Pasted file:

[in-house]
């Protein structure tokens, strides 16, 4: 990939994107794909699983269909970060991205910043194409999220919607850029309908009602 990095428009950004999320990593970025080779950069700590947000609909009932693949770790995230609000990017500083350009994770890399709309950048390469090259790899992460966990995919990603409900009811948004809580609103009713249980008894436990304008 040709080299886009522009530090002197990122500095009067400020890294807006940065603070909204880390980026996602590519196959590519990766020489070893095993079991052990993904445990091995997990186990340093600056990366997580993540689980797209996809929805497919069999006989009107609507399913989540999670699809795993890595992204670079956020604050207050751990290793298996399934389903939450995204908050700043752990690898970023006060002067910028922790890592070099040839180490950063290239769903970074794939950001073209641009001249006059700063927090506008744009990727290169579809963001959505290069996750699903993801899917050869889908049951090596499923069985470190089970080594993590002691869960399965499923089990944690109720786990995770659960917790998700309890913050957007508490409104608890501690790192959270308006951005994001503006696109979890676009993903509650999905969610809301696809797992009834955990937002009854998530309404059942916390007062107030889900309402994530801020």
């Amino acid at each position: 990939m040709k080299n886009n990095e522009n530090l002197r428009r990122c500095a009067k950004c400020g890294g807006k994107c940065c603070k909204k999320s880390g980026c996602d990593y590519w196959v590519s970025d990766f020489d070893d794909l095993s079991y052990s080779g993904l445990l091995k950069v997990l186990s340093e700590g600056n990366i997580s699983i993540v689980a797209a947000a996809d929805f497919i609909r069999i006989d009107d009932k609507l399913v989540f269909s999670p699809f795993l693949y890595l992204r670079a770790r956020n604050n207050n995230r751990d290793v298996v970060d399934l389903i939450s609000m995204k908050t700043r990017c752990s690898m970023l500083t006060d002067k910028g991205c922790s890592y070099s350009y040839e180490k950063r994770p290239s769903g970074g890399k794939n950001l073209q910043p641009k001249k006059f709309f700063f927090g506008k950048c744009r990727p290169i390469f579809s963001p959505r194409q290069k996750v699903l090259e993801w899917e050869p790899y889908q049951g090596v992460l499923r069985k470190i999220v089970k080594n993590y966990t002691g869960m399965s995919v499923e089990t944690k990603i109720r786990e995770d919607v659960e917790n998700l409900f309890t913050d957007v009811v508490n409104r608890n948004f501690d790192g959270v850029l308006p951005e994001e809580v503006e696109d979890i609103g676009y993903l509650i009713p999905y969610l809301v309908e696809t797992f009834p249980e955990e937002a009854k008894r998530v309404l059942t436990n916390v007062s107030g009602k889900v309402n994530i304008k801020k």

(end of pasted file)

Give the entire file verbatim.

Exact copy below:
[in-house]
């Protein structure tokens, strides 16, 4: 990939994107794909699983269909970060991205910043194409999220919607850029309908009602 990095428009950004999320990593970025080779950069700590947000609909009932693949770790995230609000990017500083350009994770890399709309950048390469090259790899992460966990995919990603409900009811948004809580609103009713249980008894436990304008 040709080299886009522009530090002197990122500095009067400020890294807006940065603070909204880390980026996602590519196959590519990766020489070893095993079991052990993904445990091995997990186990340093600056990366997580993540689980797209996809929805497919069999006989009107609507399913989540999670699809795993890595992204670079956020604050207050751990290793298996399934389903939450995204908050700043752990690898970023006060002067910028922790890592070099040839180490950063290239769903970074794939950001073209641009001249006059700063927090506008744009990727290169579809963001959505290069996750699903993801899917050869889908049951090596499923069985470190089970080594993590002691869960399965499923089990944690109720786990995770659960917790998700309890913050957007508490409104608890501690790192959270308006951005994001503006696109979890676009993903509650999905969610809301696809797992009834955990937002009854998530309404059942916390007062107030889900309402994530801020």
């Amino acid at each position: 990939m040709k080299n886009n990095e522009n530090l002197r428009r990122c500095a009067k950004c400020g890294g807006k994107c940065c603070k909204k999320s880390g980026c996602d990593y590519w196959v590519s970025d990766f020489d070893d794909l095993s079991y052990s080779g993904l445990l091995k950069v997990l186990s340093e700590g600056n990366i997580s699983i993540v689980a797209a947000a996809d929805f497919i609909r069999i006989d009107d009932k609507l399913v989540f269909s999670p699809f795993l693949y890595l992204r670079a770790r956020n604050n207050n995230r751990d290793v298996v970060d399934l389903i939450s609000m995204k908050t700043r990017c752990s690898m970023l500083t006060d002067k910028g991205c922790s890592y070099s350009y040839e180490k950063r994770p290239s769903g970074g890399k794939n950001l073209q910043p641009k001249k006059f709309f700063f927090g506008k950048c744009r990727p290169i390469f579809s963001p959505r194409q290069k996750v699903l090259e993801w899917e050869p790899y889908q049951g090596v992460l499923r069985k470190i999220v089970k080594n993590y966990t002691g869960m399965s995919v499923e089990t944690k990603i109720r786990e995770d919607v659960e917790n998700l409900f309890t913050d957007v009811v508490n409104r608890n948004f501690d790192g959270v850029l308006p951005e994001e809580v503006e696109d979890i609103g676009y993903l509650i009713p999905y969610l809301v309908e696809t797992f009834p249980e955990e937002a009854k008894r998530v309404l059942t436990n916390v007062s107030g009602k889900v309402n994530i304008k801020k």